• Authors: Ozdag; Yagiz; Foster, Brian; Grandizio, Louis C.
      Abstract: imageCase: We present 2 cases of pathologic periprosthetic radius fractures in the setting of osteolysis after radial head arthroplasty (RHA) with a porous-coated, press-fit implant. Both patients were managed with implant removal without subsequent instability. Although radiographic lucencies are common after RHA, progressive bone resorption can result in subsequent periprosthetic fractures.Conclusion: Although osteolysis after RHA is not always clinically significant, these cases demonstrate that this radiographic finding may indicate adverse clinical consequences. Surgeons who perform implant excision should be ready to address further instability as needed.Level of Evidence: Level V, case reports.
      PubDate: Fri, 01 Jul 2022 00:00:00 GMT-
  • Stemless Hemiarthroplasty and Anterior Capsular Reconstruction in the
           Setting of a Residual Humeral Limb: A Case Report

    • Authors: Park; Hannah; Jenkins, Sabrina; Stetler, Phillip; Baker, Matthew C.; Srikumaran, Uma
      Abstract: imageCase: We present a 58-year-old left hand–dominant woman with right glenohumeral osteoarthritis and anterior instability in the setting of a congenital residual limb at the level of the mid-humerus. She had persistent pain and dysfunction despite trying conservative treatments and elected for a stemless or “canal-sparing” hemiarthroplasty with anterior capsular reconstruction. At the 2-year follow-up, there was significant improvement in her pain, motion, and function without signs of radiographic loosening.Conclusion: A stemless humeral implant is a versatile component that can be used in the face of humeral dysplasia, such as this patient with a congenital residual limb.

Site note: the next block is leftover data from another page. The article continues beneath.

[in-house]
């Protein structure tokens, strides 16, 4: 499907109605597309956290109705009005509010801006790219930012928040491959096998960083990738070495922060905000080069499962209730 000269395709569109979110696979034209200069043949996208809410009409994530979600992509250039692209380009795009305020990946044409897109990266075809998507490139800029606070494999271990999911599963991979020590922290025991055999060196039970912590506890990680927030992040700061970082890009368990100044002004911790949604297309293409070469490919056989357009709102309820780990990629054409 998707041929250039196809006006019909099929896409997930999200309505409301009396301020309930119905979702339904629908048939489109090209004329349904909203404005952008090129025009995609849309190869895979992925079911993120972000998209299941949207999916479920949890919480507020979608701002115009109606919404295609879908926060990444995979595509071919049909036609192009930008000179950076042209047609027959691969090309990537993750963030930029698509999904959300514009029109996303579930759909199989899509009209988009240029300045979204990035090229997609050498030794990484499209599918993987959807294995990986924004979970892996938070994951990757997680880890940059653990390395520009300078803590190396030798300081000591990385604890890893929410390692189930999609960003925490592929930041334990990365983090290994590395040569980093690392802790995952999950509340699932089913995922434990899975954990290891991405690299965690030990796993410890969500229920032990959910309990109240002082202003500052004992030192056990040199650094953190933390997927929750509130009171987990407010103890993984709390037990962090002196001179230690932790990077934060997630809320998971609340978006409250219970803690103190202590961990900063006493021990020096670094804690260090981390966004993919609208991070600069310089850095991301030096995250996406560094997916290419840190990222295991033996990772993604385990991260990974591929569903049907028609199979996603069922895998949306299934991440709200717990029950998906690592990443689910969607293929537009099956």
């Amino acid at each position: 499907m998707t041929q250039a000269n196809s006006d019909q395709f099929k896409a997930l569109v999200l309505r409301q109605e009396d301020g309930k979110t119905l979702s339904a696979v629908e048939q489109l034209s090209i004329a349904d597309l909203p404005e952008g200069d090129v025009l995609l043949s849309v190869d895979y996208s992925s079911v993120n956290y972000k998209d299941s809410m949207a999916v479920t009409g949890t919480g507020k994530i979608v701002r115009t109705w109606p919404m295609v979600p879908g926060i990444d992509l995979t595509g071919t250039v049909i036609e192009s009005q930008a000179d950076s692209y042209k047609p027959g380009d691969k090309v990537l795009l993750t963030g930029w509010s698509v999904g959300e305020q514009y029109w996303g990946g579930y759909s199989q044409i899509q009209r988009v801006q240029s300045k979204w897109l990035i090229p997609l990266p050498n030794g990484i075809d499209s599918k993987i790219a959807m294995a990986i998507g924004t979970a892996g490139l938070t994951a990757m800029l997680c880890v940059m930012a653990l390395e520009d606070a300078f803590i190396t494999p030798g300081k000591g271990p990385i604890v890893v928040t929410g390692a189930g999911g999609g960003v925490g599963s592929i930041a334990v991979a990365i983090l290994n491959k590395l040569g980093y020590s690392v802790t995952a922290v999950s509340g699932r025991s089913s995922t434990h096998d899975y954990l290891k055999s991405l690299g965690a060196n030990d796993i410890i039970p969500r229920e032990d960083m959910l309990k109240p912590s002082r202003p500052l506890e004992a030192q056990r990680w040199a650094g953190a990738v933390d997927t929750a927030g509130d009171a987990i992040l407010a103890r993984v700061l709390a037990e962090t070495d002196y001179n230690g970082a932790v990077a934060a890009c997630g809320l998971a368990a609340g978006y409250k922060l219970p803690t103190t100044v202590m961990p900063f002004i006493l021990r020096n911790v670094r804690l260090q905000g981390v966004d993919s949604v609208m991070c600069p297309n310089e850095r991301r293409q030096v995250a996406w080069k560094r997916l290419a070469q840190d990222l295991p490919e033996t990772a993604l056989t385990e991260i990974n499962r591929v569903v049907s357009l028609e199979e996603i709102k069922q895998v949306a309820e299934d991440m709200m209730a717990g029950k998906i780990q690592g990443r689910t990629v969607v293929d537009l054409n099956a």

PubDate: Fri, 01 Jul 2022 00:00:00 GMT-
  • Lipoma Arborescens of the Upper Extremity With Anatomic Variation of the
           Palmaris Longus: A Case Report

    • Authors: Kostas-Agnantis; Ioannis; Gkiatas, Ioannis; Korompilia, Maria; Kosmas, Dimitrios; Motsis, Efstathios; Pakos, Emilios; Korompilias, Anastasios
      Abstract: imageCase: We present a case of a patient who suffered from wrist swelling and had symptoms of carpal tunnel syndrome. The patient underwent ultrasound and magnetic resonance imaging, in which signs of joint effusion and a fatty synovial lesion were presented. The treatment included open excision of the tumor. In addition, the palmaris longus muscle had an anatomic variation with proximal and distal tendon portions. The histopathological examination disclosed lipoma arborescens of the synovial membranes of the joints.Conclusion: The recognition of this entity and its characteristics are important not only for correct diagnosis but also for the appropriate treatment.
      PubDate: Fri, 01 Jul 2022 00:00:00 GMT-
  • A Case Report of a Novel Atypical Mycobacterial Infection: Mycobacterium
           Chimaera: Hand Tenosynovitis

    • Authors: McLaughlin; C.M.; Schade, M.; Cochran, E.; Taylor, K.F.